This study was undertaken to determine the effects of excess amounts of methyl donors in the diet on methylation of DNA, growth rate of tumors, efficacy of the demethylating drug 5-aza-2'-deoxycytidine (AdC) to demethylate DNA and finally on the initiation and development of prostate tumors. The diet used in this study is similar to the 3SZM diet used by Cooney et al
. and Cropley et al
. except for the amounts of zinc sulphate (4 fold higher) and choline chloride (3 fold lower)(24
). The changes were made based on the premise that the levels of choline in diets used in the published studies are responsible for the increased toxicity seen in the latter, as well as some other studies where a similar diet was used.
Exposure to excess methyl donors did not influence the growth rate of athymic nude mice on the diet or the xenografted PCa cells. We hypothesized that Me diet would affect the efficacy of demethylating drugs merely by releasing into circulation excess methyl donors that could potentially methylate newly synthesized DNA before AdC binds to that DNA strand. However, the heterogeneous loss of CpG methylation within each single allele examined (by bisulphite sequencing) strongly supports demethylation within the xenografts despite the presence of excess circulating methyl donors. These results could be a function of having stoichiometrically more AdC than Me donors in circulation. Unlike methotrexate – an antifolate drug used for the treatment of rheumatoid arthritis, psoriasis, ectopic pregnancies and cancer – whose efficacy is affected by dietary folate (13
), the current data suggest that AdC used at clinically relevant dose is not similarly affected by the presence of excess methyl donors in the diet.
In chemoprevention studies, agents are administered at a high dose that approximates the maximum tolerated dose for that agent. Because the excess methyl donors did not influence growth of preformed tumors or the ability of AdC to demethylate, it does not mean that the diet was insufficiently loaded with methyl donors or a lack of oral bioavailability. Measurements of circulating methyl donors - folate and methonine, showed that these donors were present in at least 2-fold and 3-fold greater amounts, respectively, than the levels circulating in mice on Reg diet. Thus, the levels of methyl donors were actually much higher than the recommended daily requirement of rodents. A similar methyl-proficient diet was shown to have epigenetic effects in the agouti mouse model (26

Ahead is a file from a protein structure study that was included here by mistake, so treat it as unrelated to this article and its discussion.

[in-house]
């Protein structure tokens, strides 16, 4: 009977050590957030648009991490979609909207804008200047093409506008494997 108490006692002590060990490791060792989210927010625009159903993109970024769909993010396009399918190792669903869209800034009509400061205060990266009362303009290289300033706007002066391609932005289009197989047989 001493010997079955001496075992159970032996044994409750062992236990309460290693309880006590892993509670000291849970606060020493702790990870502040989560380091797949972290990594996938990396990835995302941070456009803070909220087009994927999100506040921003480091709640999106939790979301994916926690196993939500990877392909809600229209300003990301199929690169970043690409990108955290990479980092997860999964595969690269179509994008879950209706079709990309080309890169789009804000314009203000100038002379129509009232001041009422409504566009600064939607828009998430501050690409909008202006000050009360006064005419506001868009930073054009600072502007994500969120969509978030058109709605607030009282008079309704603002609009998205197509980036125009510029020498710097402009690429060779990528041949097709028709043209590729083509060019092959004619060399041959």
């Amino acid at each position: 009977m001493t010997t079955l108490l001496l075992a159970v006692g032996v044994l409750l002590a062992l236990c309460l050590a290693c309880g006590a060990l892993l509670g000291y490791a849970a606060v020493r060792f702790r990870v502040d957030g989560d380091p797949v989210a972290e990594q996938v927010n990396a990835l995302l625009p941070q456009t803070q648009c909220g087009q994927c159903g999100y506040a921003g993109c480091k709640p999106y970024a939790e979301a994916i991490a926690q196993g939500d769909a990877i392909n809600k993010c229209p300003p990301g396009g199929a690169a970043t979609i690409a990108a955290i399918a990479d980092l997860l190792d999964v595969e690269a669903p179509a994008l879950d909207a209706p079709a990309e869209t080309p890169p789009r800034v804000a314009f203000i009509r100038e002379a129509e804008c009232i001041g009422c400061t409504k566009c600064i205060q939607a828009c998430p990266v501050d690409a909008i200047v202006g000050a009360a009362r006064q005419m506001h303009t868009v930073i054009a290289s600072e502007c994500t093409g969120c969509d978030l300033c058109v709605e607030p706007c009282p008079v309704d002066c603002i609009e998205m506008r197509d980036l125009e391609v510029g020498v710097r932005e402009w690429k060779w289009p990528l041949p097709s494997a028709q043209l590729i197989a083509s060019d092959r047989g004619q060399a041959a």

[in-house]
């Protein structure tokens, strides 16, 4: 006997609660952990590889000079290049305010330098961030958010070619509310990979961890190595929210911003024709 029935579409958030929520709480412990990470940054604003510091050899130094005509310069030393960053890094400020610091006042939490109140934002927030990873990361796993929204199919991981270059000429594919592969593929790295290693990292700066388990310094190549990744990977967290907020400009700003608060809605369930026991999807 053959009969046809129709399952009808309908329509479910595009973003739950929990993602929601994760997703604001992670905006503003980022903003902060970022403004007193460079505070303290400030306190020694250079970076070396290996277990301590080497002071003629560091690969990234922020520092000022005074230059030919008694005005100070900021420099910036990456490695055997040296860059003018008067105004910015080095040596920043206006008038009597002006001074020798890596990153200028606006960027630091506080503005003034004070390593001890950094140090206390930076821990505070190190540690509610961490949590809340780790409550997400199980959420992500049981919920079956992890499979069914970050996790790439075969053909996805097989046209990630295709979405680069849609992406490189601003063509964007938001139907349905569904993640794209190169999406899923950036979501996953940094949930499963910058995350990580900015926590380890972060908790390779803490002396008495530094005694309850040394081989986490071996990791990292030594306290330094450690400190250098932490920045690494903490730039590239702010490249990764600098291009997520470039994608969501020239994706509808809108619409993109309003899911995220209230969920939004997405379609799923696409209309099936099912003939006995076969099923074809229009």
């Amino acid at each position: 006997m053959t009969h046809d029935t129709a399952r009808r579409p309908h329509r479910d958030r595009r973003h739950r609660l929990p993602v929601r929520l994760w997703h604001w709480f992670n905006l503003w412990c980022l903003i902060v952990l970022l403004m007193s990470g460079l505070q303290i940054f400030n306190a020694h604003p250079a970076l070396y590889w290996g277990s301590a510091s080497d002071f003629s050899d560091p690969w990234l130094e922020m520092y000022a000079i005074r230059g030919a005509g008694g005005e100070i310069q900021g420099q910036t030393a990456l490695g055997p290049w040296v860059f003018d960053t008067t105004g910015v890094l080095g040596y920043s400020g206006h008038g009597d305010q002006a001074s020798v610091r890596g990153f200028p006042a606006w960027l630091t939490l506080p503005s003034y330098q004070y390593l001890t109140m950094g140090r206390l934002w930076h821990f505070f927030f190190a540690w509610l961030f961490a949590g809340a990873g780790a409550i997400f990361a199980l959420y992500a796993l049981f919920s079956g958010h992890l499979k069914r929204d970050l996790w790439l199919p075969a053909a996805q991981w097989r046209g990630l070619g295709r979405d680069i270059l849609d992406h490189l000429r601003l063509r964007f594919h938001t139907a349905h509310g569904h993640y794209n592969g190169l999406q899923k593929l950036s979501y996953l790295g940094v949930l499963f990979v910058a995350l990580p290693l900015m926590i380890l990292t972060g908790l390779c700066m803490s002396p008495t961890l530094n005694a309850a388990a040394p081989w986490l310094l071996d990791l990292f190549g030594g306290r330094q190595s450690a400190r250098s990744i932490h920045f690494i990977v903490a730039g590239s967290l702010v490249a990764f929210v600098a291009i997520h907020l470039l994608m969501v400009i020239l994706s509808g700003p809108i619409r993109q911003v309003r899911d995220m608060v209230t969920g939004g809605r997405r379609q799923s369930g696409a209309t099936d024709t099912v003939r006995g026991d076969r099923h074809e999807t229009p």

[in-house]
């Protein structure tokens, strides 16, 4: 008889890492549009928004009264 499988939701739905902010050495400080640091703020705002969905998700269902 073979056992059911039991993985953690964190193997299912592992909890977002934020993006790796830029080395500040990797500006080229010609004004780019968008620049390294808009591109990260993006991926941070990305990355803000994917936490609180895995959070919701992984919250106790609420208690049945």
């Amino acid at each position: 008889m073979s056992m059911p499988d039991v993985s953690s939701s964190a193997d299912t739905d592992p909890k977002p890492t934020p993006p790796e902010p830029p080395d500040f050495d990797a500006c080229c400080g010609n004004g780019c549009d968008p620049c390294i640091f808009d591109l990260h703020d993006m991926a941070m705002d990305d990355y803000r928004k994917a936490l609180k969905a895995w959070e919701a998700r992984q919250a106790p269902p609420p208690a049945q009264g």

). The agouti locus may be more sensitive to methylation changes than either the AR or Reprimo loci examined here. The time frame of exposure to dietary methyl donors and the time elapsed since the exposure and analysis may be differentiating factors in measuring methyl dependent effects too. The body weights of age matched athymic nude or “Hi-myc” mice on Reg or Me diet were not different indicating that the total caloric intake of mice from either dietary group was not different. Thus, a lowered caloric intake could not have occurred, eliminating the reasoning that the protective effects of the Me diet on the growth of the cancer is due to the protective effects of caloric restriction on cancer- as has been observed in other experiments (27
The results showing lack of effect of excess methyl groups on growth of preformed cancer cells in vivo
also add to the evidence supporting the role of the methylating enzyme rather than excess dietary methyl donors in determining the methylation state. Eads et al